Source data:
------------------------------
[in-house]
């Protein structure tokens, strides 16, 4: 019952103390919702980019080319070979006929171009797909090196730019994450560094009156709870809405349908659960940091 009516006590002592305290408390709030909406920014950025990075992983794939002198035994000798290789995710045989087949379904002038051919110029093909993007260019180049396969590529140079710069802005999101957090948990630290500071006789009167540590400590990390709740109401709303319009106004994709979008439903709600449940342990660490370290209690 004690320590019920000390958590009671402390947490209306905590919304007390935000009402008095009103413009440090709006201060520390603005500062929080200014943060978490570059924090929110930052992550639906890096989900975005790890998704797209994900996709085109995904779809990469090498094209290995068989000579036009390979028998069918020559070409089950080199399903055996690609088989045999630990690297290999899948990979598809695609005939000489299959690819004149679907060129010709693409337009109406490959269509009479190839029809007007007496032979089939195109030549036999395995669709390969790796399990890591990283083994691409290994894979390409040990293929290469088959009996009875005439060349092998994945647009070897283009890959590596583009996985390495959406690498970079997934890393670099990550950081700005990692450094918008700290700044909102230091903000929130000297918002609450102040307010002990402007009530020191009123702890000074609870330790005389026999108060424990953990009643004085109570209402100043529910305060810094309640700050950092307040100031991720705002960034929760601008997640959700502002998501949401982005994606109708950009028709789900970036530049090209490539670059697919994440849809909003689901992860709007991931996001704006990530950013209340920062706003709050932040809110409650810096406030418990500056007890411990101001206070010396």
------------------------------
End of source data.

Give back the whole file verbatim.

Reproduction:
[in-house]
């Protein structure tokens, strides 16, 4: 019952103390919702980019080319070979006929171009797909090196730019994450560094009156709870809405349908659960940091 009516006590002592305290408390709030909406920014950025990075992983794939002198035994000798290789995710045989087949379904002038051919110029093909993007260019180049396969590529140079710069802005999101957090948990630290500071006789009167540590400590990390709740109401709303319009106004994709979008439903709600449940342990660490370290209690 004690320590019920000390958590009671402390947490209306905590919304007390935000009402008095009103413009440090709006201060520390603005500062929080200014943060978490570059924090929110930052992550639906890096989900975005790890998704797209994900996709085109995904779809990469090498094209290995068989000579036009390979028998069918020559070409089950080199399903055996690609088989045999630990690297290999899948990979598809695609005939000489299959690819004149679907060129010709693409337009109406490959269509009479190839029809007007007496032979089939195109030549036999395995669709390969790796399990890591990283083994691409290994894979390409040990293929290469088959009996009875005439060349092998994945647009070897283009890959590596583009996985390495959406690498970079997934890393670099990550950081700005990692450094918008700290700044909102230091903000929130000297918002609450102040307010002990402007009530020191009123702890000074609870330790005389026999108060424990953990009643004085109570209402100043529910305060810094309640700050950092307040100031991720705002960034929760601008997640959700502002998501949401982005994606109708950009028709789900970036530049090209490539670059697919994440849809909003689901992860709007991931996001704006990530950013209340920062706003709050932040809110409650810096406030418990500056007890411990101001206070010396």